In the Nineteenth Century, at the seaside resort of Yalta, the upper class Dimitri Gurov from Moscow meets Anna Sergeyovna walking with her little dog. Both have unhappy marriages: Dimitri ... See full summary »
In the Nineteenth Century, at the seaside resort of Yalta, the upper class Dimitri Gurov from Moscow meets Anna Sergeyovna walking with her little dog. Both have unhappy marriages: Dimitri has a marriage of convenience arranged by the family when he was a college boy and Anna married a lackey for love that has gone, and they have a love affair. When Anna returns to Saratov and Dimitri to Moscow, he has a boring life at home, spending his time working and going to the club after hours alone to drink and play cards with his friends. On Christmas, Dimitri misses Anna and lies to his wife, telling that he has a business trip to Saint Petersburg. However, he heads to Saratov and he meets Anna in the Opera House with her husband. Their love kindles and Anna promises to meet him in Moscow. In a period when divorce would be unthinkable, Anna and Dimitri are doomed to meet each other in hotel rooms. Written by
Claudio Carvalho, Rio de Janeiro, Brazil
"Dama s sobachkoy" or "The Lady With the Dog" is an adaptation of the famous (and rather good) Anton Chekhov short story of the same name. Director Iosif Kheifits approaches the film sensibly by adapting not only the story but also many of the sensibilities and characteristics present in Chekhov's writing.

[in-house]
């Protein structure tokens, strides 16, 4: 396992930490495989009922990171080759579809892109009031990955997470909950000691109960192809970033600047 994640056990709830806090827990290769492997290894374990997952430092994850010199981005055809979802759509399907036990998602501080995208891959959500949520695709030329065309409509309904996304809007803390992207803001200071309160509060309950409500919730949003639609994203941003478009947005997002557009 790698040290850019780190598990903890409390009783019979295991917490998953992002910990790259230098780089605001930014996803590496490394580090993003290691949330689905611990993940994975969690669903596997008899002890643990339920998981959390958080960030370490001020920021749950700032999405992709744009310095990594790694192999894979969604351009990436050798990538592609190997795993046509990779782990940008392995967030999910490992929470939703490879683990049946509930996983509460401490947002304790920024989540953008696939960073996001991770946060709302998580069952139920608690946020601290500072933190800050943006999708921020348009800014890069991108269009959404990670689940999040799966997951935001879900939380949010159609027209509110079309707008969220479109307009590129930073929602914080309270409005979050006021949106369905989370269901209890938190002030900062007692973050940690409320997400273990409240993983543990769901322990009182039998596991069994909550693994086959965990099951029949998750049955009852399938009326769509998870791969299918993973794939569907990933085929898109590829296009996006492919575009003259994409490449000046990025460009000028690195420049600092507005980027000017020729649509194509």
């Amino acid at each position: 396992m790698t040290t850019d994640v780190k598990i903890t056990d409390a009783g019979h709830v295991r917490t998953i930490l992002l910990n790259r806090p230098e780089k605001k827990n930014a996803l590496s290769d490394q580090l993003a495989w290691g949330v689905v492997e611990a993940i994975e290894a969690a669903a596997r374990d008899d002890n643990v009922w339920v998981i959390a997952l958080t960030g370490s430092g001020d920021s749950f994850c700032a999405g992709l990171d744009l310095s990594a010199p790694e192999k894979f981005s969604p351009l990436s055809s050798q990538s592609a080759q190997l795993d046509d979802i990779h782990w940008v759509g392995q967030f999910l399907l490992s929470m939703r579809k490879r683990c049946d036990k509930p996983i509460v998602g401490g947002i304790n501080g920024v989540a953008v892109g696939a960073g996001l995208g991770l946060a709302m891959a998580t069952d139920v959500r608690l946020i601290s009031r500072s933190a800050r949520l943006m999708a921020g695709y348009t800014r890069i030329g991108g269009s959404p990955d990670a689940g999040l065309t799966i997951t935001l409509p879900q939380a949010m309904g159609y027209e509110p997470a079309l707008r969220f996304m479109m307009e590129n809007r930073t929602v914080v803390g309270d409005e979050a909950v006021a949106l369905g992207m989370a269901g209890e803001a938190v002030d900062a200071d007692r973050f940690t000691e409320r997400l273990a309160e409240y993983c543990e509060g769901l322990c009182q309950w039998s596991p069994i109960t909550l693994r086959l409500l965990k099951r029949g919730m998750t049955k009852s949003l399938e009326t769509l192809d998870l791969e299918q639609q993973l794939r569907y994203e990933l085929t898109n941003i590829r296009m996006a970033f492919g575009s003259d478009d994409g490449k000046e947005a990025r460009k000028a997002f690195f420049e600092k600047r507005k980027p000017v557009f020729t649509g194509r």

First of all, the pacing: In keeping with Chekhov's short story the pacing is natural in the way one would relate a truly affecting story from their life- slowly but also in a sense relentlessly and without break. Also typical of Chekhov and thankfully not changed in this film version is the lack of a moral 'message' as well as the subtle characterization that depends on highlighting character traits rather than blatantly telling you what sort of character to expect.
As a film "Dama s sobachkoy" is definitely impressive with the striking black and white photography by Dmitri Meskhiyev and Andrei Moskvin perfectly accentuating the various moods of the film. There's also a memorable score by Nadezhda Simonyan to add to the film with the main theme being particularly effective.
I'm not sure if I see any real flaws in "Dama s sobachkoy" but somehow it doesn't come off as a classic. What it does succeed in is becoming an excellent adaptation of a memorable short story that is pulled off unusually but very well regardless.
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